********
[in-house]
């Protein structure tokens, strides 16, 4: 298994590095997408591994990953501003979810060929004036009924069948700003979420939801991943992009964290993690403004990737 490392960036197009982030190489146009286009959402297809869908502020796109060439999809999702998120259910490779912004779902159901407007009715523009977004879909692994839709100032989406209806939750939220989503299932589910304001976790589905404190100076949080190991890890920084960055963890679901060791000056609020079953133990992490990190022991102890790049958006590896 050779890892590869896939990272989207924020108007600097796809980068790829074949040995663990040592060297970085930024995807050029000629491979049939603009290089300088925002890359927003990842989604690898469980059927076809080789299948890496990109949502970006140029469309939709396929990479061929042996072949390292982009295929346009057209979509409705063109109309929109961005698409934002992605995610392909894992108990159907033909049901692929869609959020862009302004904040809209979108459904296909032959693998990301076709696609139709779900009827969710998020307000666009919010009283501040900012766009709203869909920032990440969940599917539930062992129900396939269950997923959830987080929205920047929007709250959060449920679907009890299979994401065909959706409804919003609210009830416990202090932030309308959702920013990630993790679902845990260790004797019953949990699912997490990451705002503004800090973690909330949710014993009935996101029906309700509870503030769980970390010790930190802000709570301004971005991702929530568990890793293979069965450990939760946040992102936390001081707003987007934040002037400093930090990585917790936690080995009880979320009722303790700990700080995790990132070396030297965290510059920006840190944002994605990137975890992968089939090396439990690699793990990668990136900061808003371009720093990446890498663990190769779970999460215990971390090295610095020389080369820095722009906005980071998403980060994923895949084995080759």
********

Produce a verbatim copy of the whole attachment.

[in-house]
């Protein structure tokens, strides 16, 4: 298994590095997408591994990953501003979810060929004036009924069948700003979420939801991943992009964290993690403004990737 490392960036197009982030190489146009286009959402297809869908502020796109060439999809999702998120259910490779912004779902159901407007009715523009977004879909692994839709100032989406209806939750939220989503299932589910304001976790589905404190100076949080190991890890920084960055963890679901060791000056609020079953133990992490990190022991102890790049958006590896 050779890892590869896939990272989207924020108007600097796809980068790829074949040995663990040592060297970085930024995807050029000629491979049939603009290089300088925002890359927003990842989604690898469980059927076809080789299948890496990109949502970006140029469309939709396929990479061929042996072949390292982009295929346009057209979509409705063109109309929109961005698409934002992605995610392909894992108990159907033909049901692929869609959020862009302004904040809209979108459904296909032959693998990301076709696609139709779900009827969710998020307000666009919010009283501040900012766009709203869909920032990440969940599917539930062992129900396939269950997923959830987080929205920047929007709250959060449920679907009890299979994401065909959706409804919003609210009830416990202090932030309308959702920013990630993790679902845990260790004797019953949990699912997490990451705002503004800090973690909330949710014993009935996101029906309700509870503030769980970390010790930190802000709570301004971005991702929530568990890793293979069965450990939760946040992102936390001081707003987007934040002037400093930090990585917790936690080995009880979320009722303790700990700080995790990132070396030297965290510059920006840190944002994605990137975890992968089939090396439990690699793990990668990136900061808003371009720093990446890498663990190769779970999460215990971390090295610095020389080369820095722009906005980071998403980060994923895949084995080759």